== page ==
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Management of Abortion
Caesarean Section Procedure
Treatment Of Female Sexual Problems
Termination Of Pregnancy Procedure
Treatment Of Pregnancy Problems
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Treatment Of Female Sexual Problems
Treatment Of Medical Diseases In Pregnancy
Treatment Of Menstrual Problems
Intra-Uterine Insemination (IUI) Treatment
Medical Termination Of Pregnancy (Mtp) Procedure
Gynecology Laparoscopy Procedures
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Recently one question was raised.
Known as vart, queefing or fanny fart.
It may happen after intercourse, excercise or squatting or in a pathological condition of a connection betwwn colon & vagina as result of child birth, radiation or cancer.
The main culprit in non-pathological condition is weakness of pelvic floor.
"Kegel" exercise may help as well as vaginal pessary
Dear Doctors, I would to ask one question on behalf of my Girlfriend, She's saying about her periods will happen in 2-3 months how true is this?
I have pain in nipples of both breasts. I have pain only when I touched it. What could be the reason? How to treat my pain?
She has body pain in both hands n legs along with tiredness on continues basis. Her age 33 years and weight 54 KGS. Facing problems from last 3 months. Iron, hemoglobin and several test conducted. Result are fine. Kindly advice.
My husband has been told to eat a lot of multivitamin food. What should I include in his multivitamin food?
Doctor, my periods are always irregular. This time delayed for 10 days and then I got for 3 days bleeding which is too heavy. I am very weak now. How to control this problem every month ? I am 44 years old female. Please give me some remedy.
Hello, I am 30 yrs, 12 weeks pregnant (LMP: 6/6/2016). I am feeling very horny and masturbating by rubbing my clitoris for around 5-7 min. Will it harm my baby or causes abortion. Please kindly help.
Rice vs. Chapati
Rice is one of the more commonly consumed grains, providing 20 percent of the world's energy from food. Chapati is a type of unleavened bread commonly consumed by people when they eat Indian food. Both of these foods can be nutritious side dishes, but chapatis are a bit more nutrient dense than rice.
A 1/3-cup serving of rice contains 80 calories, 1 gram of protein, 0.1 gram of fat and 18 grams of carbohydrate. A small, 6-inch chapati contains 71 calories, 3 grams of protein, 0.4 gram of fat and 15 grams of carbohydrates, including 2 grams of fiber. The chapati is lower in calories and provides more protein and fiber, both of which help you keep feeling full for longer.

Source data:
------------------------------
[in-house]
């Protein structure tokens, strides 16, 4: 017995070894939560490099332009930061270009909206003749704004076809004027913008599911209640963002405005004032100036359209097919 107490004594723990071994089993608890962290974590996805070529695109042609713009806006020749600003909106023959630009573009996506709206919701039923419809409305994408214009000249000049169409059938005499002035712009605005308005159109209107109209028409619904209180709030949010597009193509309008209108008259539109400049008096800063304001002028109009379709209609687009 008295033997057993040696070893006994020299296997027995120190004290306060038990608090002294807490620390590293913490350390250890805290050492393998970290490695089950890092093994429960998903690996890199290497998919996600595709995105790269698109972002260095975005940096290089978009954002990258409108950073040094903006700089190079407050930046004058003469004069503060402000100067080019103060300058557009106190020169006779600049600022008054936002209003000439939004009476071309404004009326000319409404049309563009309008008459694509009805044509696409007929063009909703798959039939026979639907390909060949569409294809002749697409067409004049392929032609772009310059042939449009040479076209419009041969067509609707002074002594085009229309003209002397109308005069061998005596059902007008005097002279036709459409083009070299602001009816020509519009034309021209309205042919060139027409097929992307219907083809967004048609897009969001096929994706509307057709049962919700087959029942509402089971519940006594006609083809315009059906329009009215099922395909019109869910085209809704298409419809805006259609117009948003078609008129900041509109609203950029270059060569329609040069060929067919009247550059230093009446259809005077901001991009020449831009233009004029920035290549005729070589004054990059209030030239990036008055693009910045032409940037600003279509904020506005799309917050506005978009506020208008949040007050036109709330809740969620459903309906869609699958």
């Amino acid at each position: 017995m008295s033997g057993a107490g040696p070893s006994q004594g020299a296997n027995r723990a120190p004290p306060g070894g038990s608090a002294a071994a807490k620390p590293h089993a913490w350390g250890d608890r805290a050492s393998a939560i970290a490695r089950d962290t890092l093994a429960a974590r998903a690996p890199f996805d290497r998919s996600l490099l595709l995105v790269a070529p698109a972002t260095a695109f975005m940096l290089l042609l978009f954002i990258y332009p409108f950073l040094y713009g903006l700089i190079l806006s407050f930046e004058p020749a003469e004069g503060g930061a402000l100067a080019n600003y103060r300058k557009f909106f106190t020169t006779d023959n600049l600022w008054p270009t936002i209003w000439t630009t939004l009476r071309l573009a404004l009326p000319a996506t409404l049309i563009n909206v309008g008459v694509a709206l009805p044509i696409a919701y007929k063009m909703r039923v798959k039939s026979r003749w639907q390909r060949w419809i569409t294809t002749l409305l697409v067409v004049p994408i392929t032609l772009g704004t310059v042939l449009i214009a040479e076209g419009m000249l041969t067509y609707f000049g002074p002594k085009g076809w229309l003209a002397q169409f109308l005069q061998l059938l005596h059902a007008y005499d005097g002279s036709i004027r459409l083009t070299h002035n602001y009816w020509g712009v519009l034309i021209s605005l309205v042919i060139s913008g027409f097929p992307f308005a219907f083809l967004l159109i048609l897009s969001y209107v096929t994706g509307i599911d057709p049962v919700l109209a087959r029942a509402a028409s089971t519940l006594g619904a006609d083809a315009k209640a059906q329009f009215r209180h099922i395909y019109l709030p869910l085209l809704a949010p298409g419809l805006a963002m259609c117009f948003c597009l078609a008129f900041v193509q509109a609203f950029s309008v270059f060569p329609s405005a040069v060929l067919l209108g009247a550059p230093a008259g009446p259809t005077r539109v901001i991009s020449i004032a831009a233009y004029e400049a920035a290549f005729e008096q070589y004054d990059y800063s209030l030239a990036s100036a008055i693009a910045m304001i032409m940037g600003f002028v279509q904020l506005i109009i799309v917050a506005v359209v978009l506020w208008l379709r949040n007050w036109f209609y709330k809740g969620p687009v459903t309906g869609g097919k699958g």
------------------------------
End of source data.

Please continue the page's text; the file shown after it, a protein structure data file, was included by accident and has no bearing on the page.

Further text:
Both rice and chapatis provide folate, a water-soluble B vitamin that is essential for making DNA and forming new cells, including the red blood cells that transport oxygen throughout your body. Folate also helps prevent neural-tube birth defects, so it is especially important for women who are pregnant or could become pregnant. Rice is the better source, providing 15 percent of the daily value for folate per serving compared with 4 percent of the DV in each chapati.
Each serving of chapatis provides you with 6 percent of the DV for phosphorus, 5 percent of the DV for iron and magnesium, 2 percent of the DV for potassium and 1 percent of the DV for calcium. A serving of rice provides the same amount of iron but less phosphorus and magnesium, with 2 percent of the DV for each of these nutrients, and less potassium, with 1 percent of the DV. Rice doesn't contain any calcium. Phosphorus is important for kidney function and cell repair, iron is needed for forming red blood cells, and magnesium helps regulate your blood pressure and blood sugar levels.
When eating Indian food, chapatis are torn into smaller pieces and used to help scoop up the main dish. Rice is used to help soak up liquids and stretch the meal to make it more filling. Brown rice is a healthier option, since it contains more fiber and micronutrients, so opt for brown basmati rice if it is available rather than white. For the healthiest Indian meals, start your meal with either Rasam soup or mulligatawny soup if it is broth-based instead of the fried appetizers on the menu, and then order dal and either tandoori chicken or palak paneer for your main dish to go with your chapatis and rice.
While chapatis are higher in fiber, protein and micronutrients than rice, with the exception of folate, they are also higher in sodium. Rice doesn't contain any sodium unless you add salt to it, but each chapati contains 131 milligrams of sodium, or 5 percent of the DV. If you are watching your sodium intake, rice might be the better option.